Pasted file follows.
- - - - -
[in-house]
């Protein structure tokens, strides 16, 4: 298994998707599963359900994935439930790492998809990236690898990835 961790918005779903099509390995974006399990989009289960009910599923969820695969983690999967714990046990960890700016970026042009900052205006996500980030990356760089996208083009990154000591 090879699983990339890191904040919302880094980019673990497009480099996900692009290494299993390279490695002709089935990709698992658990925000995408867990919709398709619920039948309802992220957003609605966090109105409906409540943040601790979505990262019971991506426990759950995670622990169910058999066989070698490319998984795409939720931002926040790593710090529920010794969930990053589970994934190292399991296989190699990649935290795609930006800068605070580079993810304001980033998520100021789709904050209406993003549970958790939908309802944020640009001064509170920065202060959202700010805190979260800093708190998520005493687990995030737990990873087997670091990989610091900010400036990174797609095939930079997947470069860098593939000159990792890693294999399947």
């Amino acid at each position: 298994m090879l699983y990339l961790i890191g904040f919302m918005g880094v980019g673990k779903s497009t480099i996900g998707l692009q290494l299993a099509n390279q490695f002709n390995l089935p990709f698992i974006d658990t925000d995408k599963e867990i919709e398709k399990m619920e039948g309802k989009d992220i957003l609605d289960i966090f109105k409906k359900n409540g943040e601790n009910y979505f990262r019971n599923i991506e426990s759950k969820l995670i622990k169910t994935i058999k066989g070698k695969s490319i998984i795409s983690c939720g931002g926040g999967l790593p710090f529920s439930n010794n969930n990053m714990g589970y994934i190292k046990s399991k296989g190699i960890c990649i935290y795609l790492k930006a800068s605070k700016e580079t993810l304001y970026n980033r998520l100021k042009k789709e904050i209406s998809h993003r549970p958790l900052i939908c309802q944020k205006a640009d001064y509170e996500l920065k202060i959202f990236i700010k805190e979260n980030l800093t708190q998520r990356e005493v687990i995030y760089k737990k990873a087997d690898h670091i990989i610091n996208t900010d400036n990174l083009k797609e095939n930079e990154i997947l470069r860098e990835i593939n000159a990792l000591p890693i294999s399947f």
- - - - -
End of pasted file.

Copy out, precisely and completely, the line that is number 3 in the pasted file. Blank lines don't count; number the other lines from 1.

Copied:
């Amino acid at each position: 298994m090879l699983y990339l961790i890191g904040f919302m918005g880094v980019g673990k779903s497009t480099i996900g998707l692009q290494l299993a099509n390279q490695f002709n390995l089935p990709f698992i974006d658990t925000d995408k599963e867990i919709e398709k399990m619920e039948g309802k989009d992220i957003l609605d289960i966090f109105k409906k359900n409540g943040e601790n009910y979505f990262r019971n599923i991506e426990s759950k969820l995670i622990k169910t994935i058999k066989g070698k695969s490319i998984i795409s983690c939720g931002g926040g999967l790593p710090f529920s439930n010794n969930n990053m714990g589970y994934i190292k046990s399991k296989g190699i960890c990649i935290y795609l790492k930006a800068s605070k700016e580079t993810l304001y970026n980033r998520l100021k042009k789709e904050i209406s998809h993003r549970p958790l900052i939908c309802q944020k205006a640009d001064y509170e996500l920065k202060i959202f990236i700010k805190e979260n980030l800093t708190q998520r990356e005493v687990i995030y760089k737990k990873a087997d690898h670091i990989i610091n996208t900010d400036n990174l083009k797609e095939n930079e990154i997947l470069r860098e990835i593939n000159a990792l000591p890693i294999s399947f």